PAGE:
at least one cooling hole comprising a connecting passage extending between an inlet at the cooled surface and an outlet located at the heated surface defining a centerline extending linearly from a center point of the inlet to the outlet, having an upper surface located on an upstream side of the connecting passage with respect to the hot gas flow and a lower surface on a downstream side of the connecting passage with respect to the hot gas flow, and the outlet defining a diffusing section having an increasing cross-sectional area in a direction toward the heated surface and defining spaced apart first and second side walls forming an asymmetrical shape relative to the centerline when viewed from a direction perpendicular to a lateral plane parallel to one of the upper or lower surface and extending through the centerline, and passing through the first and second side walls;
wherein a first side angle of the first side wall begins at a first depth relative to the outlet as measured along the centerline, and a second side angle of the second side wall begins at a second depth, different than the first depth relative to the outlet and measured along the centerline; and
wherein the first and second side walls are each flat surfaces, and are each directly connected to an edge of the connecting passage, the edge lying substantially within a plane perpendicular to the centerline.
10. The airfoil of claim 9 wherein the diffusing section defines the first side angle as between the first side wall and the centerline and the second side angle as between the second side wall and the centerline, and the first side angle is different than the second side angle.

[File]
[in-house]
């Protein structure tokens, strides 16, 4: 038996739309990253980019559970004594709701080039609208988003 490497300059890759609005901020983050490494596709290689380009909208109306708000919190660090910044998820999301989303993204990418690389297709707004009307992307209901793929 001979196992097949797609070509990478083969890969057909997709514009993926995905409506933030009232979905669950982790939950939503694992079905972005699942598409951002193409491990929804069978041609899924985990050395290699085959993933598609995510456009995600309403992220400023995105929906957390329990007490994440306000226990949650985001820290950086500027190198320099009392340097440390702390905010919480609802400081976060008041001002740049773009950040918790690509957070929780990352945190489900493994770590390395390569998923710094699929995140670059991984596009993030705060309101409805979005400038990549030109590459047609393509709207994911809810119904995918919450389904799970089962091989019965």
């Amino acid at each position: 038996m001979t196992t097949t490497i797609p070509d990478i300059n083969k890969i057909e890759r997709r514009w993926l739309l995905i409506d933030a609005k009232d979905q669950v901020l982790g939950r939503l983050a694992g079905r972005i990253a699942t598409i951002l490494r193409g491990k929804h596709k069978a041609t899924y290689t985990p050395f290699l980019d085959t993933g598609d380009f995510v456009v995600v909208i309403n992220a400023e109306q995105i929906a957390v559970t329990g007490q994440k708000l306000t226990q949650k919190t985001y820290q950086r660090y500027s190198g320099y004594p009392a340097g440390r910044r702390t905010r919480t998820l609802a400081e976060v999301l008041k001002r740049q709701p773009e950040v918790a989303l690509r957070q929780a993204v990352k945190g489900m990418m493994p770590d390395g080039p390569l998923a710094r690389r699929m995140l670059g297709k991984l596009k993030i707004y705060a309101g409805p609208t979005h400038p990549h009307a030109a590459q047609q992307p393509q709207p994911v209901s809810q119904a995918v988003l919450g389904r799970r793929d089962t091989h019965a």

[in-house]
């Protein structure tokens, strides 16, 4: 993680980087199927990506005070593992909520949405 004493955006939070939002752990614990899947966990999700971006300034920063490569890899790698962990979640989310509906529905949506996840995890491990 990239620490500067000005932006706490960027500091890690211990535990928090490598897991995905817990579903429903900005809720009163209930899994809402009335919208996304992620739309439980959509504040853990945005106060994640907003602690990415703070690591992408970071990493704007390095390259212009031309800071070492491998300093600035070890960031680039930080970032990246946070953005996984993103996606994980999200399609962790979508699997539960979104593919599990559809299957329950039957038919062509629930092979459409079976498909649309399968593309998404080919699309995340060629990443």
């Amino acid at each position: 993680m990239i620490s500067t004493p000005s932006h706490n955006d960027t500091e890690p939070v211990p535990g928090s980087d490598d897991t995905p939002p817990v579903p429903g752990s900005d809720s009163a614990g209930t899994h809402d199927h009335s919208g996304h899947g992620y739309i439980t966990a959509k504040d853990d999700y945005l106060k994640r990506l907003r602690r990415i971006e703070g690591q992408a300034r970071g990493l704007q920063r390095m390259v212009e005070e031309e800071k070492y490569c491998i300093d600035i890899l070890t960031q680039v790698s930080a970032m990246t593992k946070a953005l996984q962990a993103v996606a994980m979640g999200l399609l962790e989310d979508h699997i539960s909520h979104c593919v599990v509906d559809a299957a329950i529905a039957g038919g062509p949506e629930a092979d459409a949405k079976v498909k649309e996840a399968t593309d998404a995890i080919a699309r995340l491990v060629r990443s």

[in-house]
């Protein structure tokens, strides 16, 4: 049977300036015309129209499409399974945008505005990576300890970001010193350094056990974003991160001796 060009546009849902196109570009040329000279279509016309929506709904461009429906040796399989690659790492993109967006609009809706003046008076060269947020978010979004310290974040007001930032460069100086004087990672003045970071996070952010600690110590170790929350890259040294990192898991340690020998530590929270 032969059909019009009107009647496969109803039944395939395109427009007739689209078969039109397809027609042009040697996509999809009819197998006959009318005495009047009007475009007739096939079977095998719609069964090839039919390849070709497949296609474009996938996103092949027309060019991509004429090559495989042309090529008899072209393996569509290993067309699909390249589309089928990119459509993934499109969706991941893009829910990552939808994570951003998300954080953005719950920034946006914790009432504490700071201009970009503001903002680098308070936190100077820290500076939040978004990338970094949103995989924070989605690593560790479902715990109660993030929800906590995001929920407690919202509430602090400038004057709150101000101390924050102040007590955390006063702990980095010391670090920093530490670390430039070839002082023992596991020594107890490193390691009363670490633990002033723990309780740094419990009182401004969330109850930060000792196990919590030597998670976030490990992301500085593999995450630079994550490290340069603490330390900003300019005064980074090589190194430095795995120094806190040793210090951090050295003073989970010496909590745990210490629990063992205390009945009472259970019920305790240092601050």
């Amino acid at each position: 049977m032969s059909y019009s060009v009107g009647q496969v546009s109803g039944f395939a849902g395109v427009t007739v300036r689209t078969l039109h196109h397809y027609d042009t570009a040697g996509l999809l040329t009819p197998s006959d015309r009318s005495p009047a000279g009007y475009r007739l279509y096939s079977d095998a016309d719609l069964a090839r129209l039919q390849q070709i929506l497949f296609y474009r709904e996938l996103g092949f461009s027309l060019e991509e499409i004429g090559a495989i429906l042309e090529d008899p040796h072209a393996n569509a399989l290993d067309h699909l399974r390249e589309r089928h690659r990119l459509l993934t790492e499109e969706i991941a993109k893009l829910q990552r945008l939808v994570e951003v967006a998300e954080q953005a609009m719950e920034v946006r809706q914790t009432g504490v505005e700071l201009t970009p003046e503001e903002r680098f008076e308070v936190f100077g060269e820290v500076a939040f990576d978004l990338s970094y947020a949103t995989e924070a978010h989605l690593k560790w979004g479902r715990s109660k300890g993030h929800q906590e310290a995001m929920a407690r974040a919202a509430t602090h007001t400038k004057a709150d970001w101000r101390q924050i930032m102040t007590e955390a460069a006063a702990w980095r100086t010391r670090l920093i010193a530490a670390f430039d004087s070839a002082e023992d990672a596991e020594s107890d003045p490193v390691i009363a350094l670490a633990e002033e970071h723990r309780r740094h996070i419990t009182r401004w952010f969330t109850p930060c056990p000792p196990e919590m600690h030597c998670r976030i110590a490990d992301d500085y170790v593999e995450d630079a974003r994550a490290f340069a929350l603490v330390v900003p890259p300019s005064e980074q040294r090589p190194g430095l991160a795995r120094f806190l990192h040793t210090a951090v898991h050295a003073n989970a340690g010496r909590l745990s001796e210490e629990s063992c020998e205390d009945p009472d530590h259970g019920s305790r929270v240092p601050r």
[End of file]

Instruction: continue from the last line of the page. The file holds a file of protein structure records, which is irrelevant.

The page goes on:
11. The airfoil of claim 9 wherein the cooling hole further comprises a recessed portion.
12. The airfoil of claim 9 wherein the first side angle is equal to the second side angle.
13. The airfoil of claim 9 wherein the at least one cooling hole comprises a metering section located upstream of the diffusing section.
14. The airfoil of claim 13 wherein the metering section is located in at least one of the passage or the inlet.
15. The airfoil of claim 14 wherein the metering section further comprises a recessed portion.
16. The airfoil of claim 9 wherein the cross-sectional area is continuously increasing.
17. A method of forming a cooling hole for an engine component having a wall separating a hot gas flow from a cooling fluid flow and having a heated surface along which the hot gas flows and a cooled surface facing the cooling fluid flow, the method comprising:
forming a connecting passage extending from an inlet to an outlet to define a centerline extending linearly from a center point of the inlet toward the outlet with an upper surface located on an upstream side of the cooling hole with respect to the hot gas flow and a lower surface on a downstream side of the cooling hole with respect to the hot gas flow;
forming a diffusing section with an asymmetrical cross-sectional shape relative to the centerline when viewed from a direction perpendicular to a lateral plane parallel to one of the upper or lower surfaces and extending through the centerline; and
forming a first sidewall defining a first angle and a second sidewall defining a second angle such that the side walls together define the asymmetrical shape relative to the centerline;
wherein the first side angle begins at a different depth, relative to the outlet and parallel to the centerline, than the second side angle; and
wherein the first and second side walls are each flat surfaces, and are each directly connected to an edge of the connecting passage, the edge lying substantially within a plane perpendicular to the centerline.
18. The method of claim 17 further comprising forming a metering section located upstream of the diffusing section and fluidly coupled to the inlet.
19. The method of claim 17 further comprising forming the first side angle with the same value of the second side angle.
20. The method of claim 17 further comprising forming the first side angle with a different value than the second side angle.